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Grateful Dead: Dick's Picks, Vol. 1: Tampa, FL 12/19/1973

Track List

>Here Comes Sunshine
>Big River
>Mississippi Half Step
>Weather Report Suite
>Big Railroad Blues
>Playing in the Band
>He's Gone
>Nobody's Fault But Mine
>Other One, The
>Stella Blue
>Around and Around

Album Reviews:

Entertainment Weekly (11/27/98, p.85) - "...capture[s] the band at their early '70s experimental peak..." - Rating: A

Album Notes

DICK'S PICKS VOLUME ONE is the first in a series of archival live Dead CDs that were overseen by the late Dick Latvala. It differs from the band's "From The Vault" series in that the "Dick's Picks" releases do not feature entire concerts and are mastered from two- and four-track recordings, rather than eight- and sixteen-track recordings. Latvala was the official keeper of the Dead's tape archives. The Grateful Dead organization characterizes him as "one of the original Dead tapers."

Grateful Dead: Jerry Garcia, Bob Weir (vocals, guitar); Keith Godchaux (keyboards); Phil Lesh (bass, background vocals); Bill Kreutzmann (drums, percussion).

Recorded live in Tampa, Florida on December 19, 1973.

Personnel: Jerry Garcia, Bob Weir (vocals, guitar); Phil Lesh (vocals); Keith Godchaux (keyboards); Bill Kreutzmann (drums).

Photographer: Bruce Polonsky.

The first release in Dick Latvala's series of "raw" Dead live recordings is a unique specimen from one of the band's finest years. In 1973, following Pigpen's passing, the Dead's music took on a more ethereal, jazzy groove, so that by the end of the year the solo interplay between Garcia, Lesh and pianist Keith Godchaux bordered on the telepathic. The new compositions on that year's WAKE OF THE FLOOD also betrayed a growing interest in fusion's textures and turns.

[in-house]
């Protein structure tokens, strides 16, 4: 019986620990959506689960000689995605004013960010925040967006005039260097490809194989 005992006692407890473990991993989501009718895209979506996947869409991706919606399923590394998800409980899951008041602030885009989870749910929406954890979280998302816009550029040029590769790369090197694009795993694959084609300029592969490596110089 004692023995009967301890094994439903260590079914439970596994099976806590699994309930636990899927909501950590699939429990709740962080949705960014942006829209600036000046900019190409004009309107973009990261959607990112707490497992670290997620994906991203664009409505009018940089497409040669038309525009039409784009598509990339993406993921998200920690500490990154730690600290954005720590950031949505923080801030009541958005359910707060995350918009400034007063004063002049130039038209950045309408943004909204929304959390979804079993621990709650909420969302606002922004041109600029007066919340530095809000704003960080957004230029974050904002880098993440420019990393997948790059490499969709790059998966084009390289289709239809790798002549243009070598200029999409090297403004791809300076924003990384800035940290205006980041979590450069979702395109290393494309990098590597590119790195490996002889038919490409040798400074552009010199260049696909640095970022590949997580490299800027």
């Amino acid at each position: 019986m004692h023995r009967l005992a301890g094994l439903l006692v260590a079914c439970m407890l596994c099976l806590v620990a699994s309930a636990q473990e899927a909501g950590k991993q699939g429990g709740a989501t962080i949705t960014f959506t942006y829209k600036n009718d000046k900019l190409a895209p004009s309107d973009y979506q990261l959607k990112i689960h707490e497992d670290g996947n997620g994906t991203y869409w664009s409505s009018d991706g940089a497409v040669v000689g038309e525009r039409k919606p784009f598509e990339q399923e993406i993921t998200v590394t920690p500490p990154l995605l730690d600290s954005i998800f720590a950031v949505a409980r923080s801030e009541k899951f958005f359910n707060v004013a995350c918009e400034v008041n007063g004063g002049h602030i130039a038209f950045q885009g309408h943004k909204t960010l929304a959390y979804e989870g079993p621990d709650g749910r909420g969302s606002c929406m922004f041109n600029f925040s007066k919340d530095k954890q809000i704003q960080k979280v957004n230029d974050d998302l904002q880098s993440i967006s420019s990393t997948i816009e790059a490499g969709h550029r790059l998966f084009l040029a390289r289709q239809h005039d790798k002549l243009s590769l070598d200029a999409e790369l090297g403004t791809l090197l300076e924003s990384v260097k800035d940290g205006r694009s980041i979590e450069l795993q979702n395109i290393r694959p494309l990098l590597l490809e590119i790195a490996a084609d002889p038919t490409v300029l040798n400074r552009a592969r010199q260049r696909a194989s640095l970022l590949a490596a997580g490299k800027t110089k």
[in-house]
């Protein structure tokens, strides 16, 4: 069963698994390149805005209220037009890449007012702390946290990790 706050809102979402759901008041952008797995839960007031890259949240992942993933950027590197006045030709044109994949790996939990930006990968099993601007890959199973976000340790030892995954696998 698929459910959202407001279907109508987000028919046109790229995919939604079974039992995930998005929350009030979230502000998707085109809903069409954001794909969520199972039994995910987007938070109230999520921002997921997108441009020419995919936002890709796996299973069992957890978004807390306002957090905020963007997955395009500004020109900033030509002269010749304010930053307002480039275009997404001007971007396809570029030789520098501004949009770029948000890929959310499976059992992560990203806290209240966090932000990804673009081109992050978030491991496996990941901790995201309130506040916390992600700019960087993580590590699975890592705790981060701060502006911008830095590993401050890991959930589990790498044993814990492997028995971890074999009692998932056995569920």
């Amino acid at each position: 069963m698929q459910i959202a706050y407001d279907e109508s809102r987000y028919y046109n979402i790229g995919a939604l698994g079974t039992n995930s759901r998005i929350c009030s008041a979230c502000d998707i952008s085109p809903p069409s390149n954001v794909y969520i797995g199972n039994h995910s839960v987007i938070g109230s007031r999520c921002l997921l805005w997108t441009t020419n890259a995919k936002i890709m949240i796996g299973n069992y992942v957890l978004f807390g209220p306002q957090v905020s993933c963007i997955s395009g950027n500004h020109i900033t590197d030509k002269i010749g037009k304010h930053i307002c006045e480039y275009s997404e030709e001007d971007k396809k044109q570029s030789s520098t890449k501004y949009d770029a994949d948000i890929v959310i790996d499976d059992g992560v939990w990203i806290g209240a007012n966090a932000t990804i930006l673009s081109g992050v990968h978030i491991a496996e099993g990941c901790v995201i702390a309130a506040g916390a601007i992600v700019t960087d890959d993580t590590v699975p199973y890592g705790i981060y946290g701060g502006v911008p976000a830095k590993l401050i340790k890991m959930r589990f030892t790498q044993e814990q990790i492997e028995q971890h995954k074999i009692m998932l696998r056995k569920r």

Garcia's ultra-lyrical "Here Comes Sunshine" gets the extended progressive juke-joint jam treatment from the guitarist and Godchaux. Most of the rest of the quintet's performance is typically flawless 1973, from the deep space excursion of "Playing in the Band," to the blues-infected dirge "He's Gone" to the anthemic strains of "Truckin'." Still, when escaping the latter song's reeling and rocking proclamations Garcia drops into the penitential brooding of the Delta standard "Nobody's Fault But Mine," and the band's translation of the American musical vocabulary and integration of it into a personalized existential roar becomes typical only by magician's standards.


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